Atrioventricular block (AVB) is a broad term that encompasses several dysrhythmias that range in severity from benign to life threatening.
First degree AVB is the most common type of AVB and is characterized by a prolonged P-R interval. In the majority of patients with first-degree AVB, no treatment is necessary.
In contrast to first-degree AVB, third-degree AVB is characterized by complete atrioventricular (AV) dissociation and requires immediate treatment to prevent cardiovascular collapse.
Second-degree AVB is divided into two types, Mobitz type I and type II. It is important for the emergency provider to be able to distinguish between these two types of second-degree AVB, as treatment, disposition, and prognosis can be vastly different.
Mobitz type I AV Block (Wenckebach)
Mobitz type I AV Block, also known as Wenckebach, is generally seen in younger patients and athletes. Though it is considered a benign dysrhythmia, it can occasionally present in older patients and be an early warning of more advanced disease of the conduction system.
The electrocardiogram (ECG) characteristics of Mobitz type I AVB include the progressive lengthening of the P-R interval and the progressive shortening of the R-R interval, followed by a nonconducted P wave. This produces a characteristic and distinctive pattern of grouped beats on the ECG.
The most common location of conduction block in Mobitz type I is at the level of the AV node. Essentially, there is a gradual increase in conduction delay at the AV node, which eventually results in a nonconducted P wave and a dropped ventricular beat.
Most patients with Mobitz type I AVB are asymptomatic and require no additional evaluation or treatment. This rhythm rarely, if ever, results in hemodynamic compromise or progresses to third-degree AVB.
Mobitz type II AV Block
Mobitz type II AV Block is always abnormal, usually associated with significant heart disease, and has a high rate of progression to complete heart block (CHB). Mobitz type II AVB should never be considered a benign ECG finding.
In contrast to Mobitz type I AVB where the conduction block is at the level of the AV node, the conduction delay of Mobitz type II is usually below the AV node.
The characteristic ECG findings in type II AV Block include a constant P-R interval with sporadic and unpredictable nonconducted P waves. Unlike type I AVB, there is no distinguishable ECG pattern in type II AV Block.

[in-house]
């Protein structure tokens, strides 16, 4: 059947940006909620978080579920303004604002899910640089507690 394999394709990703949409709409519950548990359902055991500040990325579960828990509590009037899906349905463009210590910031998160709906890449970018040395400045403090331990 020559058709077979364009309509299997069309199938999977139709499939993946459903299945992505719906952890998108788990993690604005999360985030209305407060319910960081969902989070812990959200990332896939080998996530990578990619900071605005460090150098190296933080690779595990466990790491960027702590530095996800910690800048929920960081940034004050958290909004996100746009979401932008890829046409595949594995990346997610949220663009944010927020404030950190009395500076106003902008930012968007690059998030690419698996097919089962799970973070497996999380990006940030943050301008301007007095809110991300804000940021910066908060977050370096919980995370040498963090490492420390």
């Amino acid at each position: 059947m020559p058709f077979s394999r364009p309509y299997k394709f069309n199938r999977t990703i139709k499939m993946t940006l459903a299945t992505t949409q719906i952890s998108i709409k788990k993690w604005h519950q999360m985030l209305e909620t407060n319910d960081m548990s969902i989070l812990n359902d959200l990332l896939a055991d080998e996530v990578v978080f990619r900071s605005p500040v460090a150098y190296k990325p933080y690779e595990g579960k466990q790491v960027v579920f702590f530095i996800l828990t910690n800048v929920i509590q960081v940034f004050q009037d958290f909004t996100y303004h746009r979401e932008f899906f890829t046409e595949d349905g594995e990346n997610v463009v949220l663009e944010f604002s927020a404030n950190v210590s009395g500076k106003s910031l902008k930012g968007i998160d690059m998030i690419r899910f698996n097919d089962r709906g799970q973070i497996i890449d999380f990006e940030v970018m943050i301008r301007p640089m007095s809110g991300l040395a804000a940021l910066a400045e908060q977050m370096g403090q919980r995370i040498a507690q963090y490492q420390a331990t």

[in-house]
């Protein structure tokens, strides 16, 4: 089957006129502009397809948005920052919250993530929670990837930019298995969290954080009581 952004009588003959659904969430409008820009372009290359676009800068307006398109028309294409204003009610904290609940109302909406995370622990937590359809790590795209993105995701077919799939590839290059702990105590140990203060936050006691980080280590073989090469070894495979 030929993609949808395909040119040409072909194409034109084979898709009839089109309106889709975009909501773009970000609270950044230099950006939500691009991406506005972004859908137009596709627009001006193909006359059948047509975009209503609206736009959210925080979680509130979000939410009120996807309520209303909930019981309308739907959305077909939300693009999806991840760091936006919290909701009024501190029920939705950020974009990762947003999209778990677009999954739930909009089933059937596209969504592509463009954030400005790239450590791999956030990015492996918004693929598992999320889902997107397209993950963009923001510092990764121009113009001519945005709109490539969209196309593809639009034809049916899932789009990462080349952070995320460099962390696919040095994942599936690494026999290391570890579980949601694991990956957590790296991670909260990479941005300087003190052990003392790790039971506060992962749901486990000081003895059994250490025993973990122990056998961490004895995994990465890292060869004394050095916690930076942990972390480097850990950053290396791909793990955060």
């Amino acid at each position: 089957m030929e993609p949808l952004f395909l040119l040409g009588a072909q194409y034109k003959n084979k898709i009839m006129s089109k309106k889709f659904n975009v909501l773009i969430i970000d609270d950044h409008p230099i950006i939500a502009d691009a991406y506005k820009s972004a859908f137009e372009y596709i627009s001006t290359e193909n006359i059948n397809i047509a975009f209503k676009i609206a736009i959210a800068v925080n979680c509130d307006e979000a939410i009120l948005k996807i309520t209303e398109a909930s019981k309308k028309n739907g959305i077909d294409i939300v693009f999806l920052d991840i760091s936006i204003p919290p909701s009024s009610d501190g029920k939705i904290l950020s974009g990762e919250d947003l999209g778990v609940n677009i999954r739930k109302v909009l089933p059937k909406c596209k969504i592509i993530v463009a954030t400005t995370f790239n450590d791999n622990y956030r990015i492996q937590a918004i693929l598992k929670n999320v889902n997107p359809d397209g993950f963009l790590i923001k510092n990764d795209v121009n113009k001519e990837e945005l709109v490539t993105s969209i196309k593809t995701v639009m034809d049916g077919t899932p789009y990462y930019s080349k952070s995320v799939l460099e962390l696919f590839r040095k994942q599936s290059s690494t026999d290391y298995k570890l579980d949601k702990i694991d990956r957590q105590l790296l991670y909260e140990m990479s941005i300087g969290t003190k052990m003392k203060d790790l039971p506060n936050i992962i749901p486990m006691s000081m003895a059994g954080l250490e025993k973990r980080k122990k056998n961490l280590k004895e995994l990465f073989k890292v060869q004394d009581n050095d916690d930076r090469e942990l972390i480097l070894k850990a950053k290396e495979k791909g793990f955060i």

As mentioned, patients with type II AV Block are at greater risk of symptomatic bradycardia and progression to CHB. For this reason, patients require hospitalization and evaluation for pacemaker placement.
2:1 Second Degree AV Block
It is important to highlight a specific scenario when there is 2:1 AV Block. In this case, it is difficult to determine if the AV Block is type I or type II, as there is no way to assess for P-R lengthening. In this situation, it is best to treat the patient as a type II AVB until proven otherwise.
Read More about Conduction Blocks at the AV Node (AV Blocks)
ECG Cases of Second Degree AV Block:
- Atrial Tachycardia with 2nd degree AV Block – Mobitz I (Wenckebach)
- 3:2 Mobitz type II Second Degree AV Block
- Atrial Tachycardia with 3:2 AV Block Mobitz I Wenckebach
- Mobitz type I AV Block is characterized by a lengthening P-R interval and a shortening R-R interval followed by a nonconducted P wave.
- Mobitz type I AV Block generally requires no treatment.
- Mobitz type II AV Block is characterized by a constant P-R interval with unpredictable nonconducted P waves.
- Mobitz type II AV Block is always abnormal and has high rate of progression to complete heart block.
- It is challenging to differentiate between type I and type II AV Block when conduction is in a 2:1 pattern.
- Josephson ME. Atrioventricular conduction. In: Clinical Cardiac Electrophysiology. 4th ed. Baltimore, MD: Wolters Kluwer, 2016:93.
- Langendorf R, Cohen H, Gozo EG. Observations on second-degree atrioventricular block, including new criteria for the differential diagnosis between type I and type II block. Am J Cardiol. 1972;29:111. https://pubmed.ncbi.nlm.nih.gov/4550168/
- Narula OS. Conduction disorders in the AV transmission system. In: Dreifus L, Likoff W, eds. Cardiac Arrhythmias. New York: Grune and Stratton, 1973:259.